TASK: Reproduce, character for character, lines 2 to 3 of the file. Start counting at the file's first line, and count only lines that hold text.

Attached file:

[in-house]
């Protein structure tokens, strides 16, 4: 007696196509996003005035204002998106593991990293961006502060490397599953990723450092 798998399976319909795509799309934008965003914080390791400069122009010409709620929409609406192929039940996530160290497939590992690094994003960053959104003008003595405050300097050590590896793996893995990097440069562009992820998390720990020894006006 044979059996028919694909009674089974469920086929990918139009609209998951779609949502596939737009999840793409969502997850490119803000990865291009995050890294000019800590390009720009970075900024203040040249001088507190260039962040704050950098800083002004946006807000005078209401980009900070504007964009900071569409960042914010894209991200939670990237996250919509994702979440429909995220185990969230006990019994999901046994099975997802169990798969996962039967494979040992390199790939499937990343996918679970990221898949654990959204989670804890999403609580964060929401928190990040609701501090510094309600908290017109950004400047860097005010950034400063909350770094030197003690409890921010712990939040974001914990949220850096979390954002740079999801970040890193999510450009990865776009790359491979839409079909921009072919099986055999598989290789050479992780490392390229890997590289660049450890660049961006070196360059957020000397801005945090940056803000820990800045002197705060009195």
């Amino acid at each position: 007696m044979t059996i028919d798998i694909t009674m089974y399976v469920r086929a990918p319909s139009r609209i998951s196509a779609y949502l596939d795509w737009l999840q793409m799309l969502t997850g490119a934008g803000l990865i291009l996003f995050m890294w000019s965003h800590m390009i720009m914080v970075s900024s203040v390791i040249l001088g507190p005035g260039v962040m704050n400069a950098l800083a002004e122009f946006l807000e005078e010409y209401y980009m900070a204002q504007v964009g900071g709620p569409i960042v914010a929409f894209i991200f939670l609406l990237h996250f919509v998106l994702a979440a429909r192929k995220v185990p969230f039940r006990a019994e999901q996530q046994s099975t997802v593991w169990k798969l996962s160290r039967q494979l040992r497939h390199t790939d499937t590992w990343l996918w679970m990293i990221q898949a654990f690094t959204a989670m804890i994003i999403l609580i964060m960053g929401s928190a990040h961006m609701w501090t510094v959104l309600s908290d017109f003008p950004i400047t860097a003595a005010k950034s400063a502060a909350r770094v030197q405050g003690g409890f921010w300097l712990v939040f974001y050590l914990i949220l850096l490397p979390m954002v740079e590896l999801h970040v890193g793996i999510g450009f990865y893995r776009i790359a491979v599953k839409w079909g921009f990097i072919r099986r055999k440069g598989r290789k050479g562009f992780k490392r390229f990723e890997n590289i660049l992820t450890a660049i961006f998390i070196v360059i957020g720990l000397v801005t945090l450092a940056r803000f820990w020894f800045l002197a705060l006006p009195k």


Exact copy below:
């Protein structure tokens, strides 16, 4: 007696196509996003005035204002998106593991990293961006502060490397599953990723450092 798998399976319909795509799309934008965003914080390791400069122009010409709620929409609406192929039940996530160290497939590992690094994003960053959104003008003595405050300097050590590896793996893995990097440069562009992820998390720990020894006006 044979059996028919694909009674089974469920086929990918139009609209998951779609949502596939737009999840793409969502997850490119803000990865291009995050890294000019800590390009720009970075900024203040040249001088507190260039962040704050950098800083002004946006807000005078209401980009900070504007964009900071569409960042914010894209991200939670990237996250919509994702979440429909995220185990969230006990019994999901046994099975997802169990798969996962039967494979040992390199790939499937990343996918679970990221898949654990959204989670804890999403609580964060929401928190990040609701501090510094309600908290017109950004400047860097005010950034400063909350770094030197003690409890921010712990939040974001914990949220850096979390954002740079999801970040890193999510450009990865776009790359491979839409079909921009072919099986055999598989290789050479992780490392390229890997590289660049450890660049961006070196360059957020000397801005945090940056803000820990800045002197705060009195």
């Amino acid at each position: 007696m044979t059996i028919d798998i694909t009674m089974y399976v469920r086929a990918p319909s139009r609209i998951s196509a779609y949502l596939d795509w737009l999840q793409m799309l969502t997850g490119a934008g803000l990865i291009l996003f995050m890294w000019s965003h800590m390009i720009m914080v970075s900024s203040v390791i040249l001088g507190p005035g260039v962040m704050n400069a950098l800083a002004e122009f946006l807000e005078e010409y209401y980009m900070a204002q504007v964009g900071g709620p569409i960042v914010a929409f894209i991200f939670l609406l990237h996250f919509v998106l994702a979440a429909r192929k995220v185990p969230f039940r006990a019994e999901q996530q046994s099975t997802v593991w169990k798969l996962s160290r039967q494979l040992r497939h390199t790939d499937t590992w990343l996918w679970m990293i990221q898949a654990f690094t959204a989670m804890i994003i999403l609580i964060m960053g929401s928190a990040h961006m609701w501090t510094v959104l309600s908290d017109f003008p950004i400047t860097a003595a005010k950034s400063a502060a909350r770094v030197q405050g003690g409890f921010w300097l712990v939040f974001y050590l914990i949220l850096l490397p979390m954002v740079e590896l999801h970040v890193g793996i999510g450009f990865y893995r776009i790359a491979v599953k839409w079909g921009f990097i072919r099986r055999k440069g598989r290789k050479g562009f992780k490392r390229f990723e890997n590289i660049l992820t450890a660049i961006f998390i070196v360059i957020g720990l000397v801005t945090l450092a940056r803000f820990w020894f800045l002197a705060l006006p009195k």